Ten Most Unusual Production Bikes (Part 1)

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  • Among the cookie-cutter bikes, there are a few that were meant to break the mold.

  • These unusual designs sometimes worked, while some failed.

  • Here’s the first instalment of this series.

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Is it surprising that a non-biker says, “That’s a what? And that one? All motorcycles look the same to me.” In this age where bike designs are governed by the wind tunnel or heritage, his observation is correct. So, please don’t get upset if he didn’t recognize your XZRT3000SR.

Motorcycles have evolved over the years and we are at an age where designers are churning out designs that have either proven to work or stood the sales floor test.

That meant they must’ve experimented with other concepts at some point, right? Correct. The successful ones evolved into the bikes today but whose concepts were too outlandish died unceremonious deaths.

Here’s Part 1 of the Ten Most Unusual Production Bikes.

1974 SUZUKI RE5

The rotary engine enjoys a cult status, especially in the automotive segment, powering the equally cult Mazda RX-7 family.

However, how many motorcycles have actually utilised that kind of powerplant? It’s rumoured that all the four Japanese manufacturers have rotary engine prototypes at some point, however it was Suzuki – typical in pushing the boundaries of motorcycle engineering – who had the jujubes to put it into production, in the form of the RE5, sold from 1974.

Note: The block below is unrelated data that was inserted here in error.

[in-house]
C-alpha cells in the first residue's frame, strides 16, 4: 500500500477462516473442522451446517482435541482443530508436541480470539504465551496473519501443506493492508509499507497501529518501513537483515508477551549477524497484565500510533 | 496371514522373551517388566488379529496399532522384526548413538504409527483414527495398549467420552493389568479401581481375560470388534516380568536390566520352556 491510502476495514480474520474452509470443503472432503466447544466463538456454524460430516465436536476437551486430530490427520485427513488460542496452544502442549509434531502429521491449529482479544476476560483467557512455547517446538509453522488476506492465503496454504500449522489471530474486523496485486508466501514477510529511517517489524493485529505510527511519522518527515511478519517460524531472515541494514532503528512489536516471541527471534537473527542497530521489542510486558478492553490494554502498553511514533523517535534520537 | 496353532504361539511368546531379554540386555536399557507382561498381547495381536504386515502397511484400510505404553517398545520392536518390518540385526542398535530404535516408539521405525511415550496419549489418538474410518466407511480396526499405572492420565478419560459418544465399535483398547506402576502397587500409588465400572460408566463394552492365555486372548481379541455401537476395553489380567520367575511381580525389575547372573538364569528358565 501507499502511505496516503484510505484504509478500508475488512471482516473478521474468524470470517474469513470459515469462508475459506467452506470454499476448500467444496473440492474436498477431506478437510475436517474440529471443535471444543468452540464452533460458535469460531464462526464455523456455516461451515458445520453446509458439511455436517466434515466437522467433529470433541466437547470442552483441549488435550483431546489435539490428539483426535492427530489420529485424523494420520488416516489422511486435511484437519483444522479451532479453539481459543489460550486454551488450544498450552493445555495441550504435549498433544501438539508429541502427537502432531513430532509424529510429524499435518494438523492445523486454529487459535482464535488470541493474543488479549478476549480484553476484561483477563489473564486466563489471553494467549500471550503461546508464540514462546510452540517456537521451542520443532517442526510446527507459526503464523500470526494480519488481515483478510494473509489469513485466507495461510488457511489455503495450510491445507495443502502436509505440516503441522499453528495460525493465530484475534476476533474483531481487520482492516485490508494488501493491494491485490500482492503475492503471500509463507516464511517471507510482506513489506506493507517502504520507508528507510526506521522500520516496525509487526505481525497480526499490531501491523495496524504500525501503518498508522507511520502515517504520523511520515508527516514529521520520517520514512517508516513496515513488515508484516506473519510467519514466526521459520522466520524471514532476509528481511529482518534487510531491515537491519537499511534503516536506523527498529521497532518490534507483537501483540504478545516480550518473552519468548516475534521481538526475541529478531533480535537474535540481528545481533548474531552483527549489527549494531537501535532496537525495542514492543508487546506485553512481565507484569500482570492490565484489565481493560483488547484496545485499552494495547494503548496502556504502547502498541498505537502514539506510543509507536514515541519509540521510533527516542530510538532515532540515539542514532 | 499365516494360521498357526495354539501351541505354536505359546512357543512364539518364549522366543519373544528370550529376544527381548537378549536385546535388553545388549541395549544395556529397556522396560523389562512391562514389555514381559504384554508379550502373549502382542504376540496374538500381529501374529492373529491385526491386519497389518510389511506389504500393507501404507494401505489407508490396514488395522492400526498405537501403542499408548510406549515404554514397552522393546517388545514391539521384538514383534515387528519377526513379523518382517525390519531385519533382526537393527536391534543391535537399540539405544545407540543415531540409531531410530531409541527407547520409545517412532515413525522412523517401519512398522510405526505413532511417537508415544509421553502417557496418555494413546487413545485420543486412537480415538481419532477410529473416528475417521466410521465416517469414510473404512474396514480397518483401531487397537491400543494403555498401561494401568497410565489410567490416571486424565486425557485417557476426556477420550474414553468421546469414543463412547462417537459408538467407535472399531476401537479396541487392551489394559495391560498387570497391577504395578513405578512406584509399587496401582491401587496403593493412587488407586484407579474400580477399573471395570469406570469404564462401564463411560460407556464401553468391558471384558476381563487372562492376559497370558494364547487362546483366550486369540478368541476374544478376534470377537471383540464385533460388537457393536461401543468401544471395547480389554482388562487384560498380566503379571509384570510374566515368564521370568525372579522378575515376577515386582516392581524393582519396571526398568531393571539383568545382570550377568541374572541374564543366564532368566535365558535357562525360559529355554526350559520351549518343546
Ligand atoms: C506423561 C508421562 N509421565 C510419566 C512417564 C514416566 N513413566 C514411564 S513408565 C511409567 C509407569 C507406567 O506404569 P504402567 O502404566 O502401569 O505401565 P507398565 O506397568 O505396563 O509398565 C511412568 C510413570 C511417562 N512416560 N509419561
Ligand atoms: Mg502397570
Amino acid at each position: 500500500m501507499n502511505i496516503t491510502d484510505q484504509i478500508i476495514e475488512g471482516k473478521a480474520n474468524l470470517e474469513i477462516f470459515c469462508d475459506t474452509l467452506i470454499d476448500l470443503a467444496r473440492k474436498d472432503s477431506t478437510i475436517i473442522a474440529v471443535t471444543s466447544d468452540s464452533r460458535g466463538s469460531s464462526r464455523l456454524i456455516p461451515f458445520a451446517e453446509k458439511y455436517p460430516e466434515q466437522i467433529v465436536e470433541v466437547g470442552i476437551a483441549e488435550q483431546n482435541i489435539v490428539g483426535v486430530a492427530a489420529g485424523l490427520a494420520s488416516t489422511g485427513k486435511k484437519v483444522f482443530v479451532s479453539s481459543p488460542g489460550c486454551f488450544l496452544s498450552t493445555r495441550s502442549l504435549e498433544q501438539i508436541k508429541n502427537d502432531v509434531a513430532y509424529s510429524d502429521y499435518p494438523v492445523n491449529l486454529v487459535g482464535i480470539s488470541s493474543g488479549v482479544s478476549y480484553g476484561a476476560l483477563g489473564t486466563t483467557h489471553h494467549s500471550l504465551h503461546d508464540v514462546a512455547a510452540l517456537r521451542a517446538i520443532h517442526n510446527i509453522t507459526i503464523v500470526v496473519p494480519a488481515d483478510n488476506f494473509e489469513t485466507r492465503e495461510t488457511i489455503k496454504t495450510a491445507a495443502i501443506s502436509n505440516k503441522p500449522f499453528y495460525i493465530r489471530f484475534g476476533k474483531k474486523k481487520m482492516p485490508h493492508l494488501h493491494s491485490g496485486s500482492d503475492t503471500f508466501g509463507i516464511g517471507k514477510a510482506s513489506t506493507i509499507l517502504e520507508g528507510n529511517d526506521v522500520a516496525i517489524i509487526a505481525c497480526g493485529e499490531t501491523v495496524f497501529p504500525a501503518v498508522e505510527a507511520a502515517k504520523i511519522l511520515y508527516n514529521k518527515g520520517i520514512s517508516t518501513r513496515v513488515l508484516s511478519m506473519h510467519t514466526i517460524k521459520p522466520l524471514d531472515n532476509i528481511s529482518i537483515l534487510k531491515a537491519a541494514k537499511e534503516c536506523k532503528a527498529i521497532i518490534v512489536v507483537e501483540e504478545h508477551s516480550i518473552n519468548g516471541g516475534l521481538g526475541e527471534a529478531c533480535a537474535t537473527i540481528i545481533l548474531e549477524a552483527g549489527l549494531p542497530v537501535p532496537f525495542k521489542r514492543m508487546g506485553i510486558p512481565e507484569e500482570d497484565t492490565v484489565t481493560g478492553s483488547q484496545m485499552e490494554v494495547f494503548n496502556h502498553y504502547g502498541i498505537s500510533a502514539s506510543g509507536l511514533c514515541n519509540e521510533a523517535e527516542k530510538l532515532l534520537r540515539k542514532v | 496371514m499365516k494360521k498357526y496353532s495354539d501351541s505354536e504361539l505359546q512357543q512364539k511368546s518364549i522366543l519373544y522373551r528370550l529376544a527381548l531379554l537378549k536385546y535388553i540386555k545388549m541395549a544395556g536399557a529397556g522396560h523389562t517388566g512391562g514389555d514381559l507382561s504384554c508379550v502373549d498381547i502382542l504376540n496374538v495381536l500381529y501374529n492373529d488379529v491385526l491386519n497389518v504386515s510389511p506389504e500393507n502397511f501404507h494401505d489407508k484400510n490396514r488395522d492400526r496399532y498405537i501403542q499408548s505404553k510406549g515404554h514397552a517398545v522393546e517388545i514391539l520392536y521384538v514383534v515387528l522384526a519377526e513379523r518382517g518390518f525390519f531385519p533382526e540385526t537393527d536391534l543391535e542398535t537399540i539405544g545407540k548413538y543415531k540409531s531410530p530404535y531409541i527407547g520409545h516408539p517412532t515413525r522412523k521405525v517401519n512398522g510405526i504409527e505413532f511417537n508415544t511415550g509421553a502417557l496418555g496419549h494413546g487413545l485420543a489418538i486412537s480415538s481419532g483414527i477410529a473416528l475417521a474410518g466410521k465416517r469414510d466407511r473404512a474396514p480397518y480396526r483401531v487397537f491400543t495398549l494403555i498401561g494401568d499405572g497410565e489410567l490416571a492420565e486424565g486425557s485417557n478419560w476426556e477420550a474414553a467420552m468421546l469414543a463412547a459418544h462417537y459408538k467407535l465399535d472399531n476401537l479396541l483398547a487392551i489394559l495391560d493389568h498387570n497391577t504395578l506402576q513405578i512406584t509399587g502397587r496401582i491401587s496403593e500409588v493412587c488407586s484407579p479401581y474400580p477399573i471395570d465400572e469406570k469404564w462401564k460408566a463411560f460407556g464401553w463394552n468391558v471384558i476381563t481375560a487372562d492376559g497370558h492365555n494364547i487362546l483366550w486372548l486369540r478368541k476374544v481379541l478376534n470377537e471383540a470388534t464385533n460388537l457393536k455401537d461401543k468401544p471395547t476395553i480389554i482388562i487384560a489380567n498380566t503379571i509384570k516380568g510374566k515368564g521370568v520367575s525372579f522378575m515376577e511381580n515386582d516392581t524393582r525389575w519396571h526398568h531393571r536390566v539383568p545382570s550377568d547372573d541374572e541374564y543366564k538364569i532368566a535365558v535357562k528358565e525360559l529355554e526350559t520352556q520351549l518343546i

The rotary engine, also known as the Wenkel, offers a number of advantages when compared to the ever-popular piston engine. Rotary engines are more compact and lighter as they have fewer parts, and produce higher specific power outputs from smaller displacements.

via GIPHY

So, that begs the quiestion: Why aren’t there more motorcycles powered by rotary engines?

While simple in concept, rotary engines require numerous complex subsystems to perform, and these add up to a weight penalty that outweighs its gains.

For example, although the RE5’s rotary engine consists of only a single rotor, exhaust temperatures could reach 930o Celcius – more than hot enough to melt aluminium, copper and zinc. Because of this, Suzuki engineers had to design a crazily complex double-skinned exhaust system. Besides that, the engine had to be lubricated from three oil reservoirs each with its own pump. The throttle controlled both primary carburetor butterfly and inlet manifold of the port valve, besides governing oil supply into the combustion chamber. A total of five cables were connected via the throttle grip.

The RE5’s 497cc engine produced 62 bhp and 74.4 Nm of torque, achieving the high specific power output objective of the rotary engine. However, the motorcycle weighed 260 kg, wet. On the other hand, the Honda CBX1000 “Super 6” with an inline-Six cylinder engine produced 105 bhp while weighing only 12 kg heavier.

Maybe its styling could save it? Err… but what about those “tin cans?”

Suzuki roped in the famed automotive designer, Giorgetto Giugiaro (yes, he whose company designed Alfa Romeos, Bugattis, Maseratis among many others), to style the RE5. He designed the “tin can” instrument cluster and taillight to reflect upon the “rotary” theme.

Not surprisingly, the RE5 bombed on the sales floor. Cycle World called it “expensive, over-complicated, underpowered and hideous,” and was subsequently declared as one of their “Ten Worst Motorcycles.” Ouch.

The RE5 was canned (pun intended) in 1976.